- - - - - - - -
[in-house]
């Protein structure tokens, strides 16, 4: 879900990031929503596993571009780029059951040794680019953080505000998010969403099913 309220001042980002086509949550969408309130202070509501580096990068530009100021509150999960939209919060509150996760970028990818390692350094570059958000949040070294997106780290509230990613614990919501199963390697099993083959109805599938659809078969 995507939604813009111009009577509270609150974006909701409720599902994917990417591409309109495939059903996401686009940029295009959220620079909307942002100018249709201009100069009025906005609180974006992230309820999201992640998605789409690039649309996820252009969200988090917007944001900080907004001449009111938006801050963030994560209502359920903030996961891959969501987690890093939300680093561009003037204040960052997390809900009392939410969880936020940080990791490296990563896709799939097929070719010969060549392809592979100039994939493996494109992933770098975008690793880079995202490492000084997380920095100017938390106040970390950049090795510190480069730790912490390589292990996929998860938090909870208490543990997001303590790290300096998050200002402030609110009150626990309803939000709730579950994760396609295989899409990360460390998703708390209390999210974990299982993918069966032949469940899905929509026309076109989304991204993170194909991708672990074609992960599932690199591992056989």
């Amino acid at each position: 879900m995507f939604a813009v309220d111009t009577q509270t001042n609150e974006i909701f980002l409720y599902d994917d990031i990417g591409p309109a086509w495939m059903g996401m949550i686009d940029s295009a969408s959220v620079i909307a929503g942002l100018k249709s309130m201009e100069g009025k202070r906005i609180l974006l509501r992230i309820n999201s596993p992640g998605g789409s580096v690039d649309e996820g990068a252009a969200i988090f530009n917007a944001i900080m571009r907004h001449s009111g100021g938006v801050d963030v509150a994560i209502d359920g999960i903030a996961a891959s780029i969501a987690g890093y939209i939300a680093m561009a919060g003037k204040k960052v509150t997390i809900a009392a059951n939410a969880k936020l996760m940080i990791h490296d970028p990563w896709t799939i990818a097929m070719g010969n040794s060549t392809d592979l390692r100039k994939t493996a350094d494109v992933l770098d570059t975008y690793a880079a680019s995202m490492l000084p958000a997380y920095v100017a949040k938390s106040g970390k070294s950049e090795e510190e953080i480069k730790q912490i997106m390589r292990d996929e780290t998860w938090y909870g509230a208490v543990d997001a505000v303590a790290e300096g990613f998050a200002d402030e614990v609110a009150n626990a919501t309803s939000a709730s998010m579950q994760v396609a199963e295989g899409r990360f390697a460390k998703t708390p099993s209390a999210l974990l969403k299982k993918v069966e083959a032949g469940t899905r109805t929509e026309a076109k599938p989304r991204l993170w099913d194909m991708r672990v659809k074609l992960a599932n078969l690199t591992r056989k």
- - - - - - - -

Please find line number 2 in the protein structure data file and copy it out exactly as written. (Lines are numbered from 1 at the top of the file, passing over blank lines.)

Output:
């Protein structure tokens, strides 16, 4: 879900990031929503596993571009780029059951040794680019953080505000998010969403099913 309220001042980002086509949550969408309130202070509501580096990068530009100021509150999960939209919060509150996760970028990818390692350094570059958000949040070294997106780290509230990613614990919501199963390697099993083959109805599938659809078969 995507939604813009111009009577509270609150974006909701409720599902994917990417591409309109495939059903996401686009940029295009959220620079909307942002100018249709201009100069009025906005609180974006992230309820999201992640998605789409690039649309996820252009969200988090917007944001900080907004001449009111938006801050963030994560209502359920903030996961891959969501987690890093939300680093561009003037204040960052997390809900009392939410969880936020940080990791490296990563896709799939097929070719010969060549392809592979100039994939493996494109992933770098975008690793880079995202490492000084997380920095100017938390106040970390950049090795510190480069730790912490390589292990996929998860938090909870208490543990997001303590790290300096998050200002402030609110009150626990309803939000709730579950994760396609295989899409990360460390998703708390209390999210974990299982993918069966032949469940899905929509026309076109989304991204993170194909991708672990074609992960599932690199591992056989």